DETAILED DESCRIPTION OF THE INVENTION Among the anionic high molecular weight electrolytes applicable to the present invention are sodium polyacrylate, sodium alginate, carboxymethylcellulose, carboxyethylcellulose, gum arabic, the sodium salt of styrene-maleic anhydride copolymers, sodium polymethylacrylate, sodium polyglutamate, sodium polyasparaginate, sodium polymethacrylate, the sodium salt of butadiene-methacrylate copolymers, sodium salt of methylvinylether-maleic anhydride copolymers, the so dium salt of polyethylene-maleic anhydride copoly mers, pectin, pectinic acid, carboxymethyl starch, starch sulfate, starch phosphate, potassium polyvinylbenzene sulfonate, carboxymethylether of hydroxyethyl-cellulose, sulfuric acid ester and the phosphoric acid ester of hydroxyethyl cellulose.

The above examples of anionic high molecular electrolytes are for the most part sodium salts, but they may be other alkali metal salts such as potassium salt or lithium salt, as well.

The effective amounts of these compounds to be added to the clay are at least 0.2% by weight based on the clay, and preferably, 0.5-5% by weight. The properties of the clay-coated paper for the pressuresensitive copying obtained by this method are not influenced by the program or order of the addition of these compounds to the clay slurry.

The amount of binder latex necessary is 10-20% by weight based on the clay, and is remarkably reduced by the incorporation of anionic high molecular weight electrolyte.

The sodium alginate or sodium polyacrylate among the above-mentioned compounds have been used previously as the dispersing agents for the production of the art paper or coat paper, but have not been used in a similar manner for the production of the clay-coated paper. Caustic soda, caustic potash, or sodium hexamethaphosphate have been the primary dispersing agents employed.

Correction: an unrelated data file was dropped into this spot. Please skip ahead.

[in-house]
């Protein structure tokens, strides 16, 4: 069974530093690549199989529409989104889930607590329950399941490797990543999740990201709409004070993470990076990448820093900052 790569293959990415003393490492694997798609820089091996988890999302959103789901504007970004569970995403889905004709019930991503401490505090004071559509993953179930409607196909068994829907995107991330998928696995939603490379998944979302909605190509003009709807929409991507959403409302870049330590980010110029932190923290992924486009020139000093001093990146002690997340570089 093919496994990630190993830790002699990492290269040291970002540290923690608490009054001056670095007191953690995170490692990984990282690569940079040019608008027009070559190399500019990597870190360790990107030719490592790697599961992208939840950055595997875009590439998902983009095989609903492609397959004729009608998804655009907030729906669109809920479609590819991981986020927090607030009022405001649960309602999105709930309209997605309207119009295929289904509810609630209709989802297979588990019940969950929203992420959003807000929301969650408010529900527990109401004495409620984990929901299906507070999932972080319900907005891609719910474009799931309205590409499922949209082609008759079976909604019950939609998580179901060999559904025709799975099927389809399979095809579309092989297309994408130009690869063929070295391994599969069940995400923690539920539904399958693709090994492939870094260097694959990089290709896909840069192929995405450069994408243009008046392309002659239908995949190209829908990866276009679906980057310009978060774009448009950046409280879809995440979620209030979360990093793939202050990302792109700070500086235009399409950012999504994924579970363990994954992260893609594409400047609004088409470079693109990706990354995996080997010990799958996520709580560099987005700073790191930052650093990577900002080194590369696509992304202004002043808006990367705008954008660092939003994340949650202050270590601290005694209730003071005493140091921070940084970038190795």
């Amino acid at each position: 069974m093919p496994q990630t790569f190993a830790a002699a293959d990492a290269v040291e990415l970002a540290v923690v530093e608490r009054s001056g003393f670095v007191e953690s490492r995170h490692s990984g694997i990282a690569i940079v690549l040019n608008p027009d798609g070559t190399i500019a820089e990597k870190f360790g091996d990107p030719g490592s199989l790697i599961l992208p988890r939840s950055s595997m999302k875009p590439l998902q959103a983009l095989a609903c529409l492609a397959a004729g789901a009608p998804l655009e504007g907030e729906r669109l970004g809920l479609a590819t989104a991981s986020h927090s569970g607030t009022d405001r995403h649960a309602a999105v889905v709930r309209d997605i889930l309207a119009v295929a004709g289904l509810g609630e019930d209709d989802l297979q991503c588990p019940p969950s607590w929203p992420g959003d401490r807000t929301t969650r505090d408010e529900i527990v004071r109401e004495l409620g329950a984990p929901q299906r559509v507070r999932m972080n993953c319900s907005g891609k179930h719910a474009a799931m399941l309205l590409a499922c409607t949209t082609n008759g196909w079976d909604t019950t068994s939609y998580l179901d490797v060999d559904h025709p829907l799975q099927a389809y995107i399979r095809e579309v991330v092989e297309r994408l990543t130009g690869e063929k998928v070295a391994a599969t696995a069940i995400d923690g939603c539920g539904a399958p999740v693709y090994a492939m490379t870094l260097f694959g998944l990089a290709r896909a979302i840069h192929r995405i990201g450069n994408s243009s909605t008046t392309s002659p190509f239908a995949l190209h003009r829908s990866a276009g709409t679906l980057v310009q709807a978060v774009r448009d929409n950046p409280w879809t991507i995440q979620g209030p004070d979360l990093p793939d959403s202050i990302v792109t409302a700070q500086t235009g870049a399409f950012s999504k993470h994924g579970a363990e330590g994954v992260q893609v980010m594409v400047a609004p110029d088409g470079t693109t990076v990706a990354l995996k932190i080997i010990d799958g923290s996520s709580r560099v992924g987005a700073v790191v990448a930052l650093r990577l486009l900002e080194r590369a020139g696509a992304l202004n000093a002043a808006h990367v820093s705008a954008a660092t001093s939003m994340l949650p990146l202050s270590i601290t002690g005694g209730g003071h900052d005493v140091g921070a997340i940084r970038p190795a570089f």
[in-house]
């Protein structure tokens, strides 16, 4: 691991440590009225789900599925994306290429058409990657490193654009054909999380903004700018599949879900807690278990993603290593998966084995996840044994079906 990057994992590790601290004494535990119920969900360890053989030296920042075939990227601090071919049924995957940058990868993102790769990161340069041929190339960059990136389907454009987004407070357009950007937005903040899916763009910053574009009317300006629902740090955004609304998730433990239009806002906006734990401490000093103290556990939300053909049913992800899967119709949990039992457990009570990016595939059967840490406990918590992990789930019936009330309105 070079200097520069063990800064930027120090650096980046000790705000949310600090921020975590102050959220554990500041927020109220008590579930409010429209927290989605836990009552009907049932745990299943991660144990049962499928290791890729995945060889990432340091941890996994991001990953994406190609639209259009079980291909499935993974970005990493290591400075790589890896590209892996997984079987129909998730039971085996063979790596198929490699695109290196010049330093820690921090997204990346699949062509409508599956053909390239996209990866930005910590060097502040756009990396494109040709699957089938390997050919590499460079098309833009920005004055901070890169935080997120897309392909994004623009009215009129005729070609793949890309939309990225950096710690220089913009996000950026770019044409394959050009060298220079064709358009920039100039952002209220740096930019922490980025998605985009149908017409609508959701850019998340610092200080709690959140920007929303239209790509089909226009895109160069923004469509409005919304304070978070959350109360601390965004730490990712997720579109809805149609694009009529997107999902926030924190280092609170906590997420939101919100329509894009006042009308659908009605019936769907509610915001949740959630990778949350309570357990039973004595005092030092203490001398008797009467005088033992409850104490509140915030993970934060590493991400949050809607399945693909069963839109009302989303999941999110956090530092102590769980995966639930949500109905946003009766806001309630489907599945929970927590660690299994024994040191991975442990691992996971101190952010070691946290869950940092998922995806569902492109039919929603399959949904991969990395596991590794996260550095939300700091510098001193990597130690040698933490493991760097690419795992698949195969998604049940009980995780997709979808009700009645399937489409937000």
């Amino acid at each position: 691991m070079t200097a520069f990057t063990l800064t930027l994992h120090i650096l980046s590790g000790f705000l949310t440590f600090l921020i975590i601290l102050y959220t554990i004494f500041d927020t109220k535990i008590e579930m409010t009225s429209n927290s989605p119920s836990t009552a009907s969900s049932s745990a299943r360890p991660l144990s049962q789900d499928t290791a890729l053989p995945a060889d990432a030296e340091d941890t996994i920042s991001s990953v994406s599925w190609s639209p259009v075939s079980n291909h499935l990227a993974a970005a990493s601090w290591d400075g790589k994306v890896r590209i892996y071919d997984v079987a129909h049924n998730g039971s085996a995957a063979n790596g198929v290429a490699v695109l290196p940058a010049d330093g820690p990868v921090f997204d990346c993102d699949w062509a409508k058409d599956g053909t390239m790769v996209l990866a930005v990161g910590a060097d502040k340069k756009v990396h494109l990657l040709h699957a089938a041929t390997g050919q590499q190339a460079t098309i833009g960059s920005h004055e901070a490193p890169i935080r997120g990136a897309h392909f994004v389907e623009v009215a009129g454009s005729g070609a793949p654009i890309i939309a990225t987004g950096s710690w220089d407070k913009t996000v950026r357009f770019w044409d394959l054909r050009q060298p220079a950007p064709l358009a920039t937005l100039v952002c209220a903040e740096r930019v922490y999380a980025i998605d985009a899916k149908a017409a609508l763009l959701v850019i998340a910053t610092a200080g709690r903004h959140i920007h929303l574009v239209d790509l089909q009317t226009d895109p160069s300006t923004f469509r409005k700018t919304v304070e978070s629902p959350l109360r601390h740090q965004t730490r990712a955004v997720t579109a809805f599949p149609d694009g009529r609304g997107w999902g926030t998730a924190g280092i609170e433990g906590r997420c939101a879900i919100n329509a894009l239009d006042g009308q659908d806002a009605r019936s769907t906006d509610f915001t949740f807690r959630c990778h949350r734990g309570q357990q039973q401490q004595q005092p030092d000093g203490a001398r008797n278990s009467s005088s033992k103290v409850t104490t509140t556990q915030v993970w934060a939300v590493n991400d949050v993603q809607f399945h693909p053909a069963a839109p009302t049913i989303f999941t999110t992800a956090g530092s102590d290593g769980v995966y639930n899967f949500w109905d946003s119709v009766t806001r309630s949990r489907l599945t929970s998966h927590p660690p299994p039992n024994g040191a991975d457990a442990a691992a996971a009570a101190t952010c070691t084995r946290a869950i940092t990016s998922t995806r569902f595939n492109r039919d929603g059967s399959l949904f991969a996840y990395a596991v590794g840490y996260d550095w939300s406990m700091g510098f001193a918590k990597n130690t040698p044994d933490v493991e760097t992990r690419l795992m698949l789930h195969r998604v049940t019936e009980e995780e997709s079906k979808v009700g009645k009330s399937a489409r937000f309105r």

The above-mentioned compounds are not used as the dispersing agent in the present invention but are employed as additives capable of eliciting the following effects.

1. The wet between the clay and the binder is enhanced by adding at least 0.2 wt. of said compounds to the clay, thus increasing the adhesion therebetween.

2. unfavorable influence of the free metallic ions on the latex is eliminated by protecting the metallic ions, thus increasing membrane strength.

Thus, the present invention increases the strength of the membrane coated on the surface of the clay-coated paper for pressure sensitive copying, increases the activity of the clay-coated paper by the reduction of the binder amounts, minimizes the reduction of the time lapse activity and prevents the yellow color change thereof.